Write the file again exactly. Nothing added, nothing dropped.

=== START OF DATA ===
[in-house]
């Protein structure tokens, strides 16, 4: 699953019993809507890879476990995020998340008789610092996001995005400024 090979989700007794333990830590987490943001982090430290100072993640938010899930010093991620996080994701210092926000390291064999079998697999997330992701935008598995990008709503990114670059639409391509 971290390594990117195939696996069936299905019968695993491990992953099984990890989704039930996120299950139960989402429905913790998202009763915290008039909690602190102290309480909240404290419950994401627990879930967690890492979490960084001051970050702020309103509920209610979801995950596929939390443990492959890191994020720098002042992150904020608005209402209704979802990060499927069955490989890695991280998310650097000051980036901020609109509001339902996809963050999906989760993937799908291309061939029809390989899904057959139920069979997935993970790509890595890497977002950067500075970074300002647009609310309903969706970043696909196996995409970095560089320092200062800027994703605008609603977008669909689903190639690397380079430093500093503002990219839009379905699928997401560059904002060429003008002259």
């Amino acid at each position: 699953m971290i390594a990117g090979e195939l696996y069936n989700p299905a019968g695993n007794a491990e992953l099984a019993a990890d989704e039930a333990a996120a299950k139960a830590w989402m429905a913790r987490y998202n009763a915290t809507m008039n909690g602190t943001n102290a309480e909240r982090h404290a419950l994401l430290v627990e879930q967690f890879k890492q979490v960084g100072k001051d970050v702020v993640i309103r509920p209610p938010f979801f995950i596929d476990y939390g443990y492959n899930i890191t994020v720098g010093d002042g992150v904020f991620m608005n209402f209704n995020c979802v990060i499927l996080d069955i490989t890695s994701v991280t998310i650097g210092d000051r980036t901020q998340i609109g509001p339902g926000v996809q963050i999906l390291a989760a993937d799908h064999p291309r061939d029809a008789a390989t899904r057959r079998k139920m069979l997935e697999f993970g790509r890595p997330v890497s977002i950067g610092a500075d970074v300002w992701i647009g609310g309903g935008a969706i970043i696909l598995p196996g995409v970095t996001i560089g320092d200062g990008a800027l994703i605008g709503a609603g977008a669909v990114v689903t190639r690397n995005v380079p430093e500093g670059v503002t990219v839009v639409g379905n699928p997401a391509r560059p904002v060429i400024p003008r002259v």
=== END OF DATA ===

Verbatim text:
[in-house]
């Protein structure tokens, strides 16, 4: 699953019993809507890879476990995020998340008789610092996001995005400024 090979989700007794333990830590987490943001982090430290100072993640938010899930010093991620996080994701210092926000390291064999079998697999997330992701935008598995990008709503990114670059639409391509 971290390594990117195939696996069936299905019968695993491990992953099984990890989704039930996120299950139960989402429905913790998202009763915290008039909690602190102290309480909240404290419950994401627990879930967690890492979490960084001051970050702020309103509920209610979801995950596929939390443990492959890191994020720098002042992150904020608005209402209704979802990060499927069955490989890695991280998310650097000051980036901020609109509001339902996809963050999906989760993937799908291309061939029809390989899904057959139920069979997935993970790509890595890497977002950067500075970074300002647009609310309903969706970043696909196996995409970095560089320092200062800027994703605008609603977008669909689903190639690397380079430093500093503002990219839009379905699928997401560059904002060429003008002259």
């Amino acid at each position: 699953m971290i390594a990117g090979e195939l696996y069936n989700p299905a019968g695993n007794a491990e992953l099984a019993a990890d989704e039930a333990a996120a299950k139960a830590w989402m429905a913790r987490y998202n009763a915290t809507m008039n909690g602190t943001n102290a309480e909240r982090h404290a419950l994401l430290v627990e879930q967690f890879k890492q979490v960084g100072k001051d970050v702020v993640i309103r509920p209610p938010f979801f995950i596929d476990y939390g443990y492959n899930i890191t994020v720098g010093d002042g992150v904020f991620m608005n209402f209704n995020c979802v990060i499927l996080d069955i490989t890695s994701v991280t998310i650097g210092d000051r980036t901020q998340i609109g509001p339902g926000v996809q963050i999906l390291a989760a993937d799908h064999p291309r061939d029809a008789a390989t899904r057959r079998k139920m069979l997935e697999f993970g790509r890595p997330v890497s977002i950067g610092a500075d970074v300002w992701i647009g609310g309903g935008a969706i970043i696909l598995p196996g995409v970095t996001i560089g320092d200062g990008a800027l994703i605008g709503a609603g977008a669909v990114v689903t190639r690397n995005v380079p430093e500093g670059v503002t990219v839009v639409g379905n699928p997401a391509r560059p904002v060429i400024p003008r002259v």